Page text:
“All it took was a single day.”
Unrealistically romantic in an intentional way and fatalistic to a sharp fault, The Sun Is Also a Star gladly exists in the lofty landscape of poetry, where the brightest stars conveniently align and where serendipitous fate defines paths instead of simple logic or reason. It’s a horoscope of a movie, a wise fortune cookie phrase inspiring love and the pursuit of happiness but missing a personal touch. The performances are solid, the direction controlled, and the cinematography brilliantly lit. The story, however, lacks the emotion that such high stakes deserve. The Sun Is Also a Star might look beautiful, but the romance is rather bland.
A lot can happen in a day, especially in the streets of New York. Natasha Kingsley (Yara Shahidi) should be worrying about preparing for her senior year of high school, but instead has to pursue last ditch efforts to keep her entire family from being deported back to Jamaica the next day. Daniel Jae Ho Bae (Charles Melton) has an interview to help him get admitted to Dartmouth in the Fall, because as the first born to Korean immigrants, he’s expected to become a doctor. A far cry from becoming a poet like he dreams of being. Natasha thinks with her head first, Daniel with his heart, and the two cannot seem to escape each other once these opposites cross paths. Nor do they really want to.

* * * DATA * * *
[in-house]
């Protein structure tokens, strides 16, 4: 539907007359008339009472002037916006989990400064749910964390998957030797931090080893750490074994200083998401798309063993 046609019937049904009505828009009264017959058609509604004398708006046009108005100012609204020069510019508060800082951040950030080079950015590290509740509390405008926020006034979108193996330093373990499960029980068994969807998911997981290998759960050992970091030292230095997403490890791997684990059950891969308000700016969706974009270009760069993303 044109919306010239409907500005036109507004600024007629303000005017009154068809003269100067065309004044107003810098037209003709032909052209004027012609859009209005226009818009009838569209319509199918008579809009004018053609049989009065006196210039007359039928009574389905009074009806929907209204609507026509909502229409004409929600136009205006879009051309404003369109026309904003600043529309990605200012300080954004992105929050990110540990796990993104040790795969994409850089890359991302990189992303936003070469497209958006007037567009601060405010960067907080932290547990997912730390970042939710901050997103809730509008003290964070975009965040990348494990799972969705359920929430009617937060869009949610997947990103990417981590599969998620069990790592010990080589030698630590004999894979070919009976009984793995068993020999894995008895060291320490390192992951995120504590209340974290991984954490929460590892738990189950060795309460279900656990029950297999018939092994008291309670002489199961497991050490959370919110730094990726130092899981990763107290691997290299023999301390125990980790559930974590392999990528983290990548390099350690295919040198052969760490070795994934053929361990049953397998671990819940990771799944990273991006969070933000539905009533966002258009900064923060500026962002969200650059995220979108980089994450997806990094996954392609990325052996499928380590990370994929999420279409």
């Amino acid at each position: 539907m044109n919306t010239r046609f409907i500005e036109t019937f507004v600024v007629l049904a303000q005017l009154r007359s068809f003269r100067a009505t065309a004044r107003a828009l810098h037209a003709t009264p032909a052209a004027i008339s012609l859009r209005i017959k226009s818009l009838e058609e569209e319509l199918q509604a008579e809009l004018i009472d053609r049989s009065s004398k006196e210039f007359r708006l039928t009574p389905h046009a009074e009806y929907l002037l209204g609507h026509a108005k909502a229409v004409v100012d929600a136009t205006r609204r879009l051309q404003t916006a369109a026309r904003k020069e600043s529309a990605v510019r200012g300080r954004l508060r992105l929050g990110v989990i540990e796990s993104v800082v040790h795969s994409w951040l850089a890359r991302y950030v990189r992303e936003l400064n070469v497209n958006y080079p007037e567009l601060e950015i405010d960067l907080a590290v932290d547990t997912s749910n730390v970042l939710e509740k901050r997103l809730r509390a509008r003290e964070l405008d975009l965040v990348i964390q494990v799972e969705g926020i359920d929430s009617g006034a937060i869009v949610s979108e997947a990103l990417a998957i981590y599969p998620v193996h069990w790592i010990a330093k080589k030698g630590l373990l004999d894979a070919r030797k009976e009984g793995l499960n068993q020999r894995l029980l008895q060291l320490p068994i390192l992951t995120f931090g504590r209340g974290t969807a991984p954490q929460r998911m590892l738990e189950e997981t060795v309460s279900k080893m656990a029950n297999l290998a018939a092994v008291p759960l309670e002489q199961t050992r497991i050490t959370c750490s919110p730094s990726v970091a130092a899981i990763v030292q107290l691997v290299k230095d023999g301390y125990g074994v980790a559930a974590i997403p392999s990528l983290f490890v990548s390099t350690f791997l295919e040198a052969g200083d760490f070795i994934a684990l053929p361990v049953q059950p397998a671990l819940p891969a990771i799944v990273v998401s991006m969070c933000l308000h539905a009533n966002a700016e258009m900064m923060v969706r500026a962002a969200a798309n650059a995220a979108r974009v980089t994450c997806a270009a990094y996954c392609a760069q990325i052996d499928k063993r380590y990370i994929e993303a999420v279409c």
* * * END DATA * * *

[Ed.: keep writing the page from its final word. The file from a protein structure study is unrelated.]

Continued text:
Most of the film finds them walking and talking. Natasha only obliges after Daniel saves her from being hit by a reckless driver, and although she refuses to believe that he can convince her to fall in love with him in mere hours, her eyes linger long enough to tell us she’s not one hundred percent certain either. For being a huge chunk of the story, so much of their time together doesn’t leave a lasting imprint. They talk about heavy and heady topics: fate, love, the cosmos and how all three are inextricably tangled together in the intricate web of life. But the dialogue in their conversations is rarely memorable or grounded by the family drama playing out in the backgrounds of their own lives.
The romance leans a little too heavily on the saccharine and the many montages hit us over the head with the profundity of existence. However, thanks to the capable direction from Ry Russo-Young (whose Before I Fall was one of 2017’s great surprises), the movie captures the inexplicable nature of love at first sight, so gorgeously lensed by the film’s cinematographer Autumn Durald and scored with wispy hopefulness by composer Herdís Stefánsdóttir. The Sun Is Also a Star is a little rough around the edges, and the lengthy title a literal drag, but it’s always nice to see a mature, thoughtful film led by two talented performers who all too rarely get to be the face of falling in love.
“You never know why you were meant to be here at this time.”
Rating: 3 out of 5